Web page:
Mom’s Reflections Inspire Family Storytelling
—Lois Storlie’s Reflections, curated and written by her daughter, Jean Storlie.
I really liked growing up on the farm. It was a simple life, but my dad and grandpa were big teases. They stirred up mischeif and kept me on my toes!
Working in the Field
My dad taught me how to drive the team by sitting on his lap. I preferred to be out in the fields with the men than in the kitchen, where my mom gave me boring chores. I learned how to drive a 4-horse hitch by myself when I was 11 years old. It was really hard. I held two sets of reigns in my right hand and two in my left.
If I didn’t keep the reigns lined up and a firm grip on the horses, they would get twisted into a big mess … and could even overturn the wagon. I couldn’t let that happen! It was really important for me to keep control of the horses. I was a big help to the men because I could steer the wagon and manage the team while they loaded hay on the wagon.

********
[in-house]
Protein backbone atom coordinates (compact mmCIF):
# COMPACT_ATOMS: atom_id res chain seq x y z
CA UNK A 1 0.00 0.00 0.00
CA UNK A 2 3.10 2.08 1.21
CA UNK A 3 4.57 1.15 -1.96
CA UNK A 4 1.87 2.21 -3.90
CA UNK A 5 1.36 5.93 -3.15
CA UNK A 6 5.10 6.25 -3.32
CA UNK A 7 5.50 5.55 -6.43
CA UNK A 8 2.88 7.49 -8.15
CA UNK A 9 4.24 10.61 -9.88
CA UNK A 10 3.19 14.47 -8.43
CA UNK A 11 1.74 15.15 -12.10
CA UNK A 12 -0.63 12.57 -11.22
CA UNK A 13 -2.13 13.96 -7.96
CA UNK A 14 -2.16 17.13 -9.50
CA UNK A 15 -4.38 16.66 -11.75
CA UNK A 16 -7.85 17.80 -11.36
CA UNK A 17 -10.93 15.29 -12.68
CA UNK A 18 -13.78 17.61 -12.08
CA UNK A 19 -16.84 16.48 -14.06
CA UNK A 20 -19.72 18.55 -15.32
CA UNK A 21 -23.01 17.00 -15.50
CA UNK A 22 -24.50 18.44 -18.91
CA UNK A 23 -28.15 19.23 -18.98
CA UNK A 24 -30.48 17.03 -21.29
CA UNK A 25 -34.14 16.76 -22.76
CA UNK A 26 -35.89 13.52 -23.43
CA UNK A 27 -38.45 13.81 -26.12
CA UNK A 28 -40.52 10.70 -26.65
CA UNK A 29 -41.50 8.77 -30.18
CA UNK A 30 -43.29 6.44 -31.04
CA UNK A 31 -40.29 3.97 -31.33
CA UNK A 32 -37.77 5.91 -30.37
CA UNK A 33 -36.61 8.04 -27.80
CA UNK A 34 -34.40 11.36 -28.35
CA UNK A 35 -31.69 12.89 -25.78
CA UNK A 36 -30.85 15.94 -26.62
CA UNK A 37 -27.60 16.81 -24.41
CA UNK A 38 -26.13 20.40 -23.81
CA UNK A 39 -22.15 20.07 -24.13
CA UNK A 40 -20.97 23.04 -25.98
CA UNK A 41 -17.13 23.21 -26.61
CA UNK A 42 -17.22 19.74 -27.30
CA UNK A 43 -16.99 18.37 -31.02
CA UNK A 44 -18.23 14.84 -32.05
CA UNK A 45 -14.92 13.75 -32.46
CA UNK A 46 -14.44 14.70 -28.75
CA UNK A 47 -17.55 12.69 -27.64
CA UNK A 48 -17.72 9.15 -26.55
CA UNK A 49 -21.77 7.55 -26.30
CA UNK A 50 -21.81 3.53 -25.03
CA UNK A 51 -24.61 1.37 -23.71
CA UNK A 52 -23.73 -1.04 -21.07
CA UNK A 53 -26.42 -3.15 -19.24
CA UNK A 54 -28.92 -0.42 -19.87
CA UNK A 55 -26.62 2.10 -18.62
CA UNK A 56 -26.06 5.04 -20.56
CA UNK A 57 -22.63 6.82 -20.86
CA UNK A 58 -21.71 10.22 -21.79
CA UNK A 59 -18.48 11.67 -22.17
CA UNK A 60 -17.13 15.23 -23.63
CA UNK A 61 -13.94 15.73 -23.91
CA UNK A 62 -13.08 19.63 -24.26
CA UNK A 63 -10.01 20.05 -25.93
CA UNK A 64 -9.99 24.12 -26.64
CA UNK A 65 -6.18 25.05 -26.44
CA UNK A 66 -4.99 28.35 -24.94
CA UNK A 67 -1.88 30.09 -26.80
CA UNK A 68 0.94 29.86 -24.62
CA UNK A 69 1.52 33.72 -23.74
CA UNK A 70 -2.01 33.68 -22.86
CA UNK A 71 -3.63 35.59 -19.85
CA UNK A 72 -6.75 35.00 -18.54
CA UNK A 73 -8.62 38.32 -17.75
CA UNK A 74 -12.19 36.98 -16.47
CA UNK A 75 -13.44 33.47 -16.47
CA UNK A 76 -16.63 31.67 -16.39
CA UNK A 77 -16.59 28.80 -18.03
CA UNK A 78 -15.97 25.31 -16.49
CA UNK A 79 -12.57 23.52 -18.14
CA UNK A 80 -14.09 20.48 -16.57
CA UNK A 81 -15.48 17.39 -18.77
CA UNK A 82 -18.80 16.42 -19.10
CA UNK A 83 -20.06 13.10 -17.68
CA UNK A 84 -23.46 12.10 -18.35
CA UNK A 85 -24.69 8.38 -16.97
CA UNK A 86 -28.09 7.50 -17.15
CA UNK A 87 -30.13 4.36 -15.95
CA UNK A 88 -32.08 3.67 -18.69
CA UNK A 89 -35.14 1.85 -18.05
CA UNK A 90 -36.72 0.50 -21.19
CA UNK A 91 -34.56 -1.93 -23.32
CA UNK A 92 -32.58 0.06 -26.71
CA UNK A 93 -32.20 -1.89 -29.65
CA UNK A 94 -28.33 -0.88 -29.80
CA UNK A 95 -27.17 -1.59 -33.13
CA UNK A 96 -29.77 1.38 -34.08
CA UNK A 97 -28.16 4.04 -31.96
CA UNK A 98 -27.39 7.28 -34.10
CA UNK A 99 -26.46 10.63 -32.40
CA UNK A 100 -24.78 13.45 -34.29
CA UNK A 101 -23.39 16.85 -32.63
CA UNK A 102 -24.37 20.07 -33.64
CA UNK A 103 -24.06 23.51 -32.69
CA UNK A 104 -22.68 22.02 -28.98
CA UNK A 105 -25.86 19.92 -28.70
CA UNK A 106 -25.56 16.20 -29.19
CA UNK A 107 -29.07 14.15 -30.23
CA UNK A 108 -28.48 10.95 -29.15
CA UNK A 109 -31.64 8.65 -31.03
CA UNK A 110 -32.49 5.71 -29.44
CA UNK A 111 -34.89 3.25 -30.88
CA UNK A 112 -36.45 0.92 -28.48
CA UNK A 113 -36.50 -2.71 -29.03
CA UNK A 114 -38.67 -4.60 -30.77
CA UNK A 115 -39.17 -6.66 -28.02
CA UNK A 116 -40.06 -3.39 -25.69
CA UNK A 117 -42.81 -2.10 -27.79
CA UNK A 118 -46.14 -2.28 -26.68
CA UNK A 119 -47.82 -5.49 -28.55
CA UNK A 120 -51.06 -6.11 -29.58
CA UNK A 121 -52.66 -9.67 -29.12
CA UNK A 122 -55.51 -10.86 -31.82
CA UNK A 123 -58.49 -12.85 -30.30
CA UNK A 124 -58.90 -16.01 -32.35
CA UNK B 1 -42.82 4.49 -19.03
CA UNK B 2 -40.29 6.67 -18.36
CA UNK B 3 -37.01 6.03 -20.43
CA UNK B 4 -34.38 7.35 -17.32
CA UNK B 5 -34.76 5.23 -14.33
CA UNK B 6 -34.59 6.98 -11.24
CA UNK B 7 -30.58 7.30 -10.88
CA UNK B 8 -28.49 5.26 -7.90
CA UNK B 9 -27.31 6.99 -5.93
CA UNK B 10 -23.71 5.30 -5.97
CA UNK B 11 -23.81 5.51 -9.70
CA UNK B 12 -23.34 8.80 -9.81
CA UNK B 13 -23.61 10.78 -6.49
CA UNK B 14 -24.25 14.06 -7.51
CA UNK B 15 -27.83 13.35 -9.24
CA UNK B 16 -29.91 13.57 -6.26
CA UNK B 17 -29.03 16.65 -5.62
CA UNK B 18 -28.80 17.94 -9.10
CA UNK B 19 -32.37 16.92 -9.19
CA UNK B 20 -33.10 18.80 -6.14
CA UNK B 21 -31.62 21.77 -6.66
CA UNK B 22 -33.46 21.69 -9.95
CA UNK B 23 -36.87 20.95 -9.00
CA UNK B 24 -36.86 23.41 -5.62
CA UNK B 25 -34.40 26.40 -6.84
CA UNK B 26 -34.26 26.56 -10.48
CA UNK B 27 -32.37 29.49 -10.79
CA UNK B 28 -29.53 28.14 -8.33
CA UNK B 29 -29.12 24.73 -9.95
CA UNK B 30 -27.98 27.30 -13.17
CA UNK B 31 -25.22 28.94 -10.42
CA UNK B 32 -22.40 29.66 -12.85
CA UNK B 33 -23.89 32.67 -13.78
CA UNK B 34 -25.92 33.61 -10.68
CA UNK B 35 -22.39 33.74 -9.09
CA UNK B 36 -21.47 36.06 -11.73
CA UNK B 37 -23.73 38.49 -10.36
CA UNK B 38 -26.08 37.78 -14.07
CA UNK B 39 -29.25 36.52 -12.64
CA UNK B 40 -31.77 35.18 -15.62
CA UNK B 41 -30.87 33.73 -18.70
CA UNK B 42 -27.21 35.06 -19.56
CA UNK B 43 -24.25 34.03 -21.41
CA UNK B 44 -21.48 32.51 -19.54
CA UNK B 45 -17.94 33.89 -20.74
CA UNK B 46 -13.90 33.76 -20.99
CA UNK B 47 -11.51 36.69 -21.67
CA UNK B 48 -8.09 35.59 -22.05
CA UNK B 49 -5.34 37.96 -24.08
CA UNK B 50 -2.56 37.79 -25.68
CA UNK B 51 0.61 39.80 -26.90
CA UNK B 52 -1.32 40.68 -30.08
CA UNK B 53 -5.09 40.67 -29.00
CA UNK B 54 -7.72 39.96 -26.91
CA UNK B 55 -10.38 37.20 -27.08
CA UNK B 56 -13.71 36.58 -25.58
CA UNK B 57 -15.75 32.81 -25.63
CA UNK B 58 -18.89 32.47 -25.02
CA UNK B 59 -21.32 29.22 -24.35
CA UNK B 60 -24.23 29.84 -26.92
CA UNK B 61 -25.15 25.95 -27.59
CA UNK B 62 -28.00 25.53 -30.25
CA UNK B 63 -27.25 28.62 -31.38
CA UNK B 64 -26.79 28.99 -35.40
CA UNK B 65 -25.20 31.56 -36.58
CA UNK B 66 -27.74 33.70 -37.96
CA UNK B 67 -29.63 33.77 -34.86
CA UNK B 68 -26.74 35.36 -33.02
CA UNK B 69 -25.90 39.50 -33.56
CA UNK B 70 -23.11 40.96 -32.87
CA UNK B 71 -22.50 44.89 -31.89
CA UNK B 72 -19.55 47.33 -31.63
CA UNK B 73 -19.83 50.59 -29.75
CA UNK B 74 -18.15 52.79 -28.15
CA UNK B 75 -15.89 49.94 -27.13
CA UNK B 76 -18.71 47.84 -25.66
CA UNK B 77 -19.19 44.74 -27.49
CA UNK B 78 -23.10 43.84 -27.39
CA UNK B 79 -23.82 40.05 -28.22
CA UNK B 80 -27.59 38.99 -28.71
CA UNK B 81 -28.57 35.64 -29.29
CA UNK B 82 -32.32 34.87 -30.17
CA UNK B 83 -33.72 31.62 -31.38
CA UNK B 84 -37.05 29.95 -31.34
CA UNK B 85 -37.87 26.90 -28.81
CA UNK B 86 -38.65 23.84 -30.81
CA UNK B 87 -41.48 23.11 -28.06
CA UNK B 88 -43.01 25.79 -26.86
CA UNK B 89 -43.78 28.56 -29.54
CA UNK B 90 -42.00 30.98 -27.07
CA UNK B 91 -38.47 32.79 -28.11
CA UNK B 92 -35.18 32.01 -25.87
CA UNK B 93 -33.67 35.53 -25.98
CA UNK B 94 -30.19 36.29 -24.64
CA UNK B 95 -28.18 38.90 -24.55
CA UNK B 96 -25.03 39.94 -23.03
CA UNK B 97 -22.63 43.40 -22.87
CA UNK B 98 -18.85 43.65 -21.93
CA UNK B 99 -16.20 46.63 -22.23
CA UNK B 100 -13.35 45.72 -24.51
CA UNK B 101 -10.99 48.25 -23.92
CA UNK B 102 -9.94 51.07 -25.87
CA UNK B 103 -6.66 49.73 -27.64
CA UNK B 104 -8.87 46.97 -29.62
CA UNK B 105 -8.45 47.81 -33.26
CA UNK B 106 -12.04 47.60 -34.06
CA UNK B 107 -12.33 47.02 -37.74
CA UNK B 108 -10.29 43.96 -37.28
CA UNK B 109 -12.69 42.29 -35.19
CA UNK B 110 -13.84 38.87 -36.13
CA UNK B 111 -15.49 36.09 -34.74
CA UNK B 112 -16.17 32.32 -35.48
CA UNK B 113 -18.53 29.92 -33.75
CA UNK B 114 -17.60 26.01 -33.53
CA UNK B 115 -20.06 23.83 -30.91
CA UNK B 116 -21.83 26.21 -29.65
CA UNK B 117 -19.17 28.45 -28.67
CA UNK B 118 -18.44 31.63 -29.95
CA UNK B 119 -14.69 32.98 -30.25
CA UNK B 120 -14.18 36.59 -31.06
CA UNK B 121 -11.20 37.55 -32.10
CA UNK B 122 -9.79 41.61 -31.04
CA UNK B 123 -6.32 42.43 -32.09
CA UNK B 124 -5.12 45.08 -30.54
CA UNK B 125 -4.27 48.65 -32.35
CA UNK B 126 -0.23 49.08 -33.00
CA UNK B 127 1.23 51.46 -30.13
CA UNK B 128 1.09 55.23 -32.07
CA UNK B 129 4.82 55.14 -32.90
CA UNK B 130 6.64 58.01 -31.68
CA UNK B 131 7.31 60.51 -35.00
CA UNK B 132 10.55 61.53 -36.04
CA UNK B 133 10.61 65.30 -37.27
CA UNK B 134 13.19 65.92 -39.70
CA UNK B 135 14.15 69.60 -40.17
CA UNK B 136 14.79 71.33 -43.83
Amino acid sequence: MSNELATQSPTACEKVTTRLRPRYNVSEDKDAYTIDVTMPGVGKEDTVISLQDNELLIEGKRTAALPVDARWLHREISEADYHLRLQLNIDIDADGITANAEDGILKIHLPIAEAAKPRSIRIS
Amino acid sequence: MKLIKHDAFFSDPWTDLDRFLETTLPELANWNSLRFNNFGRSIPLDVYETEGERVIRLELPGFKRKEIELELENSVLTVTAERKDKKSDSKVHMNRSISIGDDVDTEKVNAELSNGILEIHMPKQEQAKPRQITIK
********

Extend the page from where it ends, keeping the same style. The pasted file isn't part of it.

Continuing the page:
Of course, my work in the field never got me out of one indoor chore: helping my mom prepare huge midday meals for the men who worked the field. We made large helpings of meat, potatoes, and gravy along with many side dishes. And pie … we baked several pies a day during harvest season.
My grandpa Clarence had a big roll-top desk where he locked up all his important papers. But my brother, Clarence, and I knew that he also kept his candy there. So, we would beg for a treat every time he sat down to work. He would show us the candy, then put a piece in his mouth and talk about how good it tasted. As our mouths watered, he would lock up the rest of the candy. Clarence and I would moan and groan until he opened his desk and gave us a piece. Egging us on, he would take another piece for himself, then lock the desk. Eventually, he made it even. We loved to replay this drama … over and over again.